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why do scientists want to study stem cells

I. Introduction: What are stem cells, and why are they important? have the remarkable potential to develop into many different cell types in the body during early life and growth. In addition, in many tissues they serve as a sort of internal repair system, dividing essentially without limit to replenish other cells as long as the person or animal is still alive. When a stem cell divides, each new cell has the potential either to remain a stem cell or become another type of cell with a more specialized function, such as a muscle cell, a red blood cell, or a brain cell. Stem cells are distinguished from other cell types by two important characteristics. First, they are unspecialized cells capable of renewing themselves through, sometimes after long periods of inactivity. Second, under certain physiologic or experimental conditions, they can be induced to become tissue- or organ-specific cells with special functions. In some organs, such as the gut and bone marrow, stem cells regularly divide to repair and replace worn out or damaged tissues. In other organs, however, such as the pancreas and the heart, stem cells only divide under special conditions.

Until recently, scientists primarily worked with two kinds of stem cells from animals and humans:
and non-embryonic. The functions and characteristics of these cells will be explained in this document. Scientists discovered ways to derive embryonic stem cells from early mouse embryos more than 30 years ago, in 1981. The detailed study of the biology of mouse stem cells led to the discovery, in 1998, of a method to derive stem cells from human embryos and grow the cells in the laboratory. These cells are called. The embryos used in these studies were created for reproductive purposes through in vitro fertilization procedures. When they were no longer needed for that purpose, they were donated for research with the informed consent of the donor. In 2006, researchers made another breakthrough by identifying conditions that would allow some specialized adult cells to be "reprogrammed" genetically to assume a stem cell-like state. This new type of stem cell, called, will be discussed in a later section of this document. Stem cells are important for living organisms for many reasons. In the 3- to 5-day-old embryo, called a, the inner cells give rise to the entire body of the organism, including all of the many specialized cell types and organs such as the heart, lungs, skin, sperm, eggs and other tissues.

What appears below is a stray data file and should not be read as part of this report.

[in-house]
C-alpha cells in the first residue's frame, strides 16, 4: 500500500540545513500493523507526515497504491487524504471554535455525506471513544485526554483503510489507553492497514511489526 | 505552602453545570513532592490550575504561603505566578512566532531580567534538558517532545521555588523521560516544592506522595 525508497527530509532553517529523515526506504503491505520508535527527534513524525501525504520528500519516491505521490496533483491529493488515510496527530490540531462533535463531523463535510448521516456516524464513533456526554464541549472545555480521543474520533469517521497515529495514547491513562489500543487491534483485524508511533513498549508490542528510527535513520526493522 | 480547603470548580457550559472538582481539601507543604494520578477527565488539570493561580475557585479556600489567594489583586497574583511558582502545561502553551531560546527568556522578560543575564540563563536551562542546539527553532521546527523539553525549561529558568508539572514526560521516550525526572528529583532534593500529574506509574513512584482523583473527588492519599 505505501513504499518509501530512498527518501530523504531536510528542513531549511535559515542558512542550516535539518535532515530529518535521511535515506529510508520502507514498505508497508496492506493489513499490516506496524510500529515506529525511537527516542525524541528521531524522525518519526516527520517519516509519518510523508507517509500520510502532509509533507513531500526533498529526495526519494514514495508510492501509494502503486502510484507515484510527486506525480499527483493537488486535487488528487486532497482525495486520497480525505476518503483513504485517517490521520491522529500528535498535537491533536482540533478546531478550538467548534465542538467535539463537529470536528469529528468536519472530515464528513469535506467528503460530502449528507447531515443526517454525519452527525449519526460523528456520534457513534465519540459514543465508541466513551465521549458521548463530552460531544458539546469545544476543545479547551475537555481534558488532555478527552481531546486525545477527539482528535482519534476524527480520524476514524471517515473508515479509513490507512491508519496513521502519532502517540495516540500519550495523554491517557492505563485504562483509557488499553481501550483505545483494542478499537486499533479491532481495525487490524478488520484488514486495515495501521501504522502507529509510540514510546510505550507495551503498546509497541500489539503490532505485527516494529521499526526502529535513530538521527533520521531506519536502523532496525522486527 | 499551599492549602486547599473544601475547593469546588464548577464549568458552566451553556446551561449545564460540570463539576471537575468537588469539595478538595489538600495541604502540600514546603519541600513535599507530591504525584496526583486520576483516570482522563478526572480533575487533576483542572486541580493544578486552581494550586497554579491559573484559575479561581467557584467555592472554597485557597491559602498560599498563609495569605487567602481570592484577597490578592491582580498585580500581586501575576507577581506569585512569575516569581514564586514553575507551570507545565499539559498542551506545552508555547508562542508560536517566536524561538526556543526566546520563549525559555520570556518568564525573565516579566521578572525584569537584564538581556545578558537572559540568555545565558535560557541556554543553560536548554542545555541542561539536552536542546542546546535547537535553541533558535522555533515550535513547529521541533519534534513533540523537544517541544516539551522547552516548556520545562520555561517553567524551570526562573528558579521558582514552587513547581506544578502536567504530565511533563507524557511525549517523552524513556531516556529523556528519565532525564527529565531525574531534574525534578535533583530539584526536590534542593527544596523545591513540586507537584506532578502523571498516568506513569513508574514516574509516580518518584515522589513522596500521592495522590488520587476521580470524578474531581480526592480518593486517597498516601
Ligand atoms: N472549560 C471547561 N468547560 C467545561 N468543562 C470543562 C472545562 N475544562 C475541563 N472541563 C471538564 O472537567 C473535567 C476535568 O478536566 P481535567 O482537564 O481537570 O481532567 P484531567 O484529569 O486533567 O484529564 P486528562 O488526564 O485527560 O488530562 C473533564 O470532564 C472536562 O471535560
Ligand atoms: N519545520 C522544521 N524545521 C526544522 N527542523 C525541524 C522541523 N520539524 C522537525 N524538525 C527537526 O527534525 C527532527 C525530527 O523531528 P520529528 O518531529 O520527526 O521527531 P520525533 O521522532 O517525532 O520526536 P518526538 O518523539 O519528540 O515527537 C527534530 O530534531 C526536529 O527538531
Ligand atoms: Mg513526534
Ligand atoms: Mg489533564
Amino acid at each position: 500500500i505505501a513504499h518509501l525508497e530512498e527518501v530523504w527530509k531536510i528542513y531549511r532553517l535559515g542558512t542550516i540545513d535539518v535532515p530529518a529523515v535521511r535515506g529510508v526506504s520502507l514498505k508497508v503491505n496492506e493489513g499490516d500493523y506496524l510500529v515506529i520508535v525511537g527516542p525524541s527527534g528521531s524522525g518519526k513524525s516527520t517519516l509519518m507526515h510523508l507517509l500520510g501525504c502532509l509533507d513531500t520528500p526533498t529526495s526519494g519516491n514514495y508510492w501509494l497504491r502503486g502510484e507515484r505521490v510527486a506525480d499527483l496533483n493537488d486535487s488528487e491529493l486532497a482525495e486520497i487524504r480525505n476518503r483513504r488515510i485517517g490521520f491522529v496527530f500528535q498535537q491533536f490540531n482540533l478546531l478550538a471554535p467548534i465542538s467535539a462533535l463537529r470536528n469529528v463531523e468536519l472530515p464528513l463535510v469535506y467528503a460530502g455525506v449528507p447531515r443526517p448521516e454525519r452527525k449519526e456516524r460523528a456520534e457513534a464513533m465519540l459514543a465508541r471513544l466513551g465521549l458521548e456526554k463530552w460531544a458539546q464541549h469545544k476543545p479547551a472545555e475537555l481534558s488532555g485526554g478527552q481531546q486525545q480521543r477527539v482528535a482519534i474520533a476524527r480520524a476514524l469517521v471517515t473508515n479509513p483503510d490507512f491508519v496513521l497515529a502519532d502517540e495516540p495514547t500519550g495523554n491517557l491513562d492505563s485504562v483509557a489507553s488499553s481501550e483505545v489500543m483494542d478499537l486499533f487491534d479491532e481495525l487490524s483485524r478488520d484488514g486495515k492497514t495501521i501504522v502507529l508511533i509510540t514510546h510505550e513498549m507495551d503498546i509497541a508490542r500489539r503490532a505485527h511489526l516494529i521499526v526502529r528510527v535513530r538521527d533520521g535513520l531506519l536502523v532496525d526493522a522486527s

In some adult tissues, such as bone marrow, muscle, and brain, discrete populations of adult stem cells generate replacements for cells that are lost through normal wear and tear, injury, or disease. Given their unique regenerative abilities, stem cells offer new potentials for treating diseases such as diabetes, and heart disease. However, much work remains to be done in the laboratory and the clinic to understand how to use these cells for to treat disease, which is also referred to as. Laboratory studies of stem cells enable scientists to learn about the cellsв essential properties and what makes them different from specialized cell types. Scientists are already using stem cells in the laboratory to screen new drugs and to develop model systems to study normal growth and identify the causes of birth defects. Research on continues to advance knowledge about how an organism develops from a single cell and how healthy cells replace damaged cells in adult organisms.

Stem cell research is one of the most fascinating areas of contemporary biology, but, as with many expanding fields of scientific inquiry, research on stem cells raises scientific questions as rapidly as it generates new discoveries. I. Introduction sots-intro { width: 365px; float: left; margin: 10px 10px 0px 8px; text-align: left; border: 5px solid #DA87C2; background: #FFF; color: #000; padding: 10px; font-weight: bold; } Stem cells can do two things: First, they can divide and specialize into other kinds of cells. Embryonic stem cells, especially, have the ability, or potential, to become any cell type. Stem cells can also divide indefinitely without specializing; resulting "daughter cells" have the same potential as the parent cells. This ability of embryonic stem cells to grow without specializing is called self-renewal. Embryonic stem cells grow by self-renewal very efficiently, but most adult stem cells don't self renew outside of the body. If scientists could understand why, and give adult stem cells what they need to self renew, then they might be able to use adult stem cells for more transplantation therapies.

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